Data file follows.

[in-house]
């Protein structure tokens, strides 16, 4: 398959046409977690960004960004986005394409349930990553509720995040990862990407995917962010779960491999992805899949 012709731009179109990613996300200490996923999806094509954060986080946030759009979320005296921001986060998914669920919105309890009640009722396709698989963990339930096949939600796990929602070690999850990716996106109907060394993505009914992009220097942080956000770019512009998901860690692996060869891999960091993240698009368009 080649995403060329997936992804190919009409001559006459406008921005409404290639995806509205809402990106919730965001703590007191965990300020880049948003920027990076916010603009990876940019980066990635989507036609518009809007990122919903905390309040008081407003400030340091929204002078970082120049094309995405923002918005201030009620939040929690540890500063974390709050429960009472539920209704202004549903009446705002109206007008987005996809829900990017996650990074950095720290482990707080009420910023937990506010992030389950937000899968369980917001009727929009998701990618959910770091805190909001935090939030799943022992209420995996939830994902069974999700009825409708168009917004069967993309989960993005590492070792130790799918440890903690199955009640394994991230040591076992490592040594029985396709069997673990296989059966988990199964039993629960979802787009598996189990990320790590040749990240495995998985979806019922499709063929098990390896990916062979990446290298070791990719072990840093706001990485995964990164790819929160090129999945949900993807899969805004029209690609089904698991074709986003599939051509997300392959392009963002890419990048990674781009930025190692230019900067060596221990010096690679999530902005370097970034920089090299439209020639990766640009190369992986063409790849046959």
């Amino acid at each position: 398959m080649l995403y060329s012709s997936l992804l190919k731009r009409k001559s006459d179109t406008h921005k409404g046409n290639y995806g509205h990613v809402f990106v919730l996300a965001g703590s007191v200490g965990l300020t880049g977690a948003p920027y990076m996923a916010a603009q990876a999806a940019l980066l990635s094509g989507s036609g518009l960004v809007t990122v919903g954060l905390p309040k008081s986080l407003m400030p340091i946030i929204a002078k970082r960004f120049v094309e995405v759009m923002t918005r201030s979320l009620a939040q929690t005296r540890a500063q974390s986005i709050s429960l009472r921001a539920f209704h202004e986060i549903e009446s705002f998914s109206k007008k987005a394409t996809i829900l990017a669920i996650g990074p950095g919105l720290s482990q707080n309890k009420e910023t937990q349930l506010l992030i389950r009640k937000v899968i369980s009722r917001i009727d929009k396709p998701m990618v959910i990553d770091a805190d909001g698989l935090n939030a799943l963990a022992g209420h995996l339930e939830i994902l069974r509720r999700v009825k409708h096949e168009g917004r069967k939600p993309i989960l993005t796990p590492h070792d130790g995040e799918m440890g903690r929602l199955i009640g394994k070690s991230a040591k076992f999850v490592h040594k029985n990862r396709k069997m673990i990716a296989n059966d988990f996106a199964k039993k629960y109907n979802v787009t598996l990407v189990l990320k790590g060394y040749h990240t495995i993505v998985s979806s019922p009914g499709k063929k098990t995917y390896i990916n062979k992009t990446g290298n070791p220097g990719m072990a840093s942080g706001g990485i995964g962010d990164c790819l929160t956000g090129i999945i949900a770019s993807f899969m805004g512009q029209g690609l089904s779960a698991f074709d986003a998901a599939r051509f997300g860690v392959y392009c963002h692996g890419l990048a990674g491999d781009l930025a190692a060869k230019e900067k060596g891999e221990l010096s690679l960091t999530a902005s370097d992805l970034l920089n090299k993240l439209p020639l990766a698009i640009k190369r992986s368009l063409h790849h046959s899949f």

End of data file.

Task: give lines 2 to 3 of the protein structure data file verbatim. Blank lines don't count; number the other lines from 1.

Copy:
């Protein structure tokens, strides 16, 4: 398959046409977690960004960004986005394409349930990553509720995040990862990407995917962010779960491999992805899949 012709731009179109990613996300200490996923999806094509954060986080946030759009979320005296921001986060998914669920919105309890009640009722396709698989963990339930096949939600796990929602070690999850990716996106109907060394993505009914992009220097942080956000770019512009998901860690692996060869891999960091993240698009368009 080649995403060329997936992804190919009409001559006459406008921005409404290639995806509205809402990106919730965001703590007191965990300020880049948003920027990076916010603009990876940019980066990635989507036609518009809007990122919903905390309040008081407003400030340091929204002078970082120049094309995405923002918005201030009620939040929690540890500063974390709050429960009472539920209704202004549903009446705002109206007008987005996809829900990017996650990074950095720290482990707080009420910023937990506010992030389950937000899968369980917001009727929009998701990618959910770091805190909001935090939030799943022992209420995996939830994902069974999700009825409708168009917004069967993309989960993005590492070792130790799918440890903690199955009640394994991230040591076992490592040594029985396709069997673990296989059966988990199964039993629960979802787009598996189990990320790590040749990240495995998985979806019922499709063929098990390896990916062979990446290298070791990719072990840093706001990485995964990164790819929160090129999945949900993807899969805004029209690609089904698991074709986003599939051509997300392959392009963002890419990048990674781009930025190692230019900067060596221990010096690679999530902005370097970034920089090299439209020639990766640009190369992986063409790849046959």
């Amino acid at each position: 398959m080649l995403y060329s012709s997936l992804l190919k731009r009409k001559s006459d179109t406008h921005k409404g046409n290639y995806g509205h990613v809402f990106v919730l996300a965001g703590s007191v200490g965990l300020t880049g977690a948003p920027y990076m996923a916010a603009q990876a999806a940019l980066l990635s094509g989507s036609g518009l960004v809007t990122v919903g954060l905390p309040k008081s986080l407003m400030p340091i946030i929204a002078k970082r960004f120049v094309e995405v759009m923002t918005r201030s979320l009620a939040q929690t005296r540890a500063q974390s986005i709050s429960l009472r921001a539920f209704h202004e986060i549903e009446s705002f998914s109206k007008k987005a394409t996809i829900l990017a669920i996650g990074p950095g919105l720290s482990q707080n309890k009420e910023t937990q349930l506010l992030i389950r009640k937000v899968i369980s009722r917001i009727d929009k396709p998701m990618v959910i990553d770091a805190d909001g698989l935090n939030a799943l963990a022992g209420h995996l339930e939830i994902l069974r509720r999700v009825k409708h096949e168009g917004r069967k939600p993309i989960l993005t796990p590492h070792d130790g995040e799918m440890g903690r929602l199955i009640g394994k070690s991230a040591k076992f999850v490592h040594k029985n990862r396709k069997m673990i990716a296989n059966d988990f996106a199964k039993k629960y109907n979802v787009t598996l990407v189990l990320k790590g060394y040749h990240t495995i993505v998985s979806s019922p009914g499709k063929k098990t995917y390896i990916n062979k992009t990446g290298n070791p220097g990719m072990a840093s942080g706001g990485i995964g962010d990164c790819l929160t956000g090129i999945i949900a770019s993807f899969m805004g512009q029209g690609l089904s779960a698991f074709d986003a998901a599939r051509f997300g860690v392959y392009c963002h692996g890419l990048a990674g491999d781009l930025a190692a060869k230019e900067k060596g891999e221990l010096s690679l960091t999530a902005s370097d992805l970034l920089n090299k993240l439209p020639l990766a698009i640009k190369r992986s368009l063409h790849h046959s899949f």